Date: September 09, 2019 03:21PM
"Excommunicated Latter-day Saint writer Lavina Fielding Anderson made the news last week after her request to rejoin the Mormon fold was summarily turned down by the governing First Presidency of The Church of Jesus Christ of Latter-day Saints.
Lavina — I’m going to use her first name here because she’s a friend — was exed in 1993 for writing an article about the ecclesiastical abuse of Latter-Day Sai — meh, the hell with it — Mormon intellectuals.
Despite getting the priesthood chop, Lavina has never stopped attending church, serving where and when she can (authority permitting), even though she still maintains views about the “one true church” that may be considered heretical.
For example, Lavina believes that five of the original apostles chosen by Jesus (Philip, James the Lesser, Thomas, Simon and Bartholomew) were in fact extraterrestrial life forms sent here to …. Hang on. I’m the one who believes that. I also believe that I could have written a better Book of Revelation in high school while heavily influenced by Tolkien and toking.
What Lavina does believe is some stuff about ecclesiastical abuse, women’s roles in the church, and better treatment of LGBTQ-M(ormon) couples. She also wants greater recognition for Heavenly Mother.
It’s rather unfair when you think about it. Lavina and I might not agree on everything but we do on others.
I didn’t get excommunicated when, on May 16, 2015, I wrote a deeply introspective column about how the Old Testament sounds inspired by a cranky old man whose children had gotten on his last (deleted) nerve, whereas the New Testament has a softer, more feminine touch.
I’ve also written that I don’t care if my bishop is gay. And I think women should get the priesthood — if for no other reason than it’s their turn to lift pianos and food storage into moving vans.
And while I haven’t done it since my mission, I have no reservations whatsoever in telling overbearing church leaders to pound sand.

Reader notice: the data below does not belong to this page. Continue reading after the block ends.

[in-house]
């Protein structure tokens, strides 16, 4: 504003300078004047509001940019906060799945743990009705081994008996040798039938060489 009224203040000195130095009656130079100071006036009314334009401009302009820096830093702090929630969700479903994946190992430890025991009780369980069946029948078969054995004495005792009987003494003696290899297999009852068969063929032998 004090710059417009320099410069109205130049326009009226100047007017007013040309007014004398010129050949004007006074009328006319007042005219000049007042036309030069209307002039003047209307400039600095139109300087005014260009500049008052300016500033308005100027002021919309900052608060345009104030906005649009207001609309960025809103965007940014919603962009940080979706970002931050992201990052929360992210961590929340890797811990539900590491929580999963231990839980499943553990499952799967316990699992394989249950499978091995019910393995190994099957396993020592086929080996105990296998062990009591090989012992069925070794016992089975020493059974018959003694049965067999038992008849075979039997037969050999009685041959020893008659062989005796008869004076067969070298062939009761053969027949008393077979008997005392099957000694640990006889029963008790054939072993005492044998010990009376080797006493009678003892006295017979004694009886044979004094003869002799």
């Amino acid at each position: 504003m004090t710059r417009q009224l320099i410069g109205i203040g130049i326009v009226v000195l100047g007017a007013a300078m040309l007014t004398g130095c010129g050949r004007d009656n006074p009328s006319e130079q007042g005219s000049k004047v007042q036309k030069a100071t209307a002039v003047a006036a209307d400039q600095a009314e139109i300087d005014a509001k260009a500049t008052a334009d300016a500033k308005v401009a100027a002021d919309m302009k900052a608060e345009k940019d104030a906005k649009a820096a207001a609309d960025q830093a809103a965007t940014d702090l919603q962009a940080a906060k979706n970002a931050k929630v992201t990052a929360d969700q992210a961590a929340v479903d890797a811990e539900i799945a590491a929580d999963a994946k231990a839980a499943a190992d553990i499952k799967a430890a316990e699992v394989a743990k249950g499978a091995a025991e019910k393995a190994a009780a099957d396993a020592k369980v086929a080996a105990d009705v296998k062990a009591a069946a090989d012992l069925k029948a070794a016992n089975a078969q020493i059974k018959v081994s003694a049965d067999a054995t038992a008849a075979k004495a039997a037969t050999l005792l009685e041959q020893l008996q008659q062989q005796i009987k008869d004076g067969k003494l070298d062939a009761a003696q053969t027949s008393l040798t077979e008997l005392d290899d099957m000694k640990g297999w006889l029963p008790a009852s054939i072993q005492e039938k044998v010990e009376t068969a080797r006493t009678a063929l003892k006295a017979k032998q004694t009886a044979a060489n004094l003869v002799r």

So why haven’t I been excommunicated? It’s a fair question, given that Lavina is a better person.
True, maybe Lavina has an evil side of which I’m unaware. What I do know is that she once came to my aid when others wouldn’t have, and some might have gone so far as to use it against me.
On March 23 of last year, Lavina and I were honored with lifetime achievement awards by the Association for Mormon Letters at a dinner in Provo.
Lavina got hers for years of scholarly writing about Mormonism. The best I can figure is I got mine because many of the columns I’ve written for The Salt Lake Tribune contain the word “Mormon.”
During the evening, Lavina noticed me taking some pills. She asked if I was OK. I admitted that I was taking Lortab because I had blown out my knee a few hours before and was trying to not scream whenever I moved.
When the event ended, Lavina refused to let me drive home. She took my keys and gave them to her son Christian. He drove me home while Lavina and her husband, Paul, followed. They went out of their way to help someone who tried to talk them out of it.
Here’s the sad part: Paul, who already wasn’t feeling well at the time, died later that evening of a heart attack. Lavina had spent some of the last hours with her husband making sure an incorrigible lout got home safely.
Excommunicated? Give me a break. That’s the kind of person I fully expect will make it to heaven."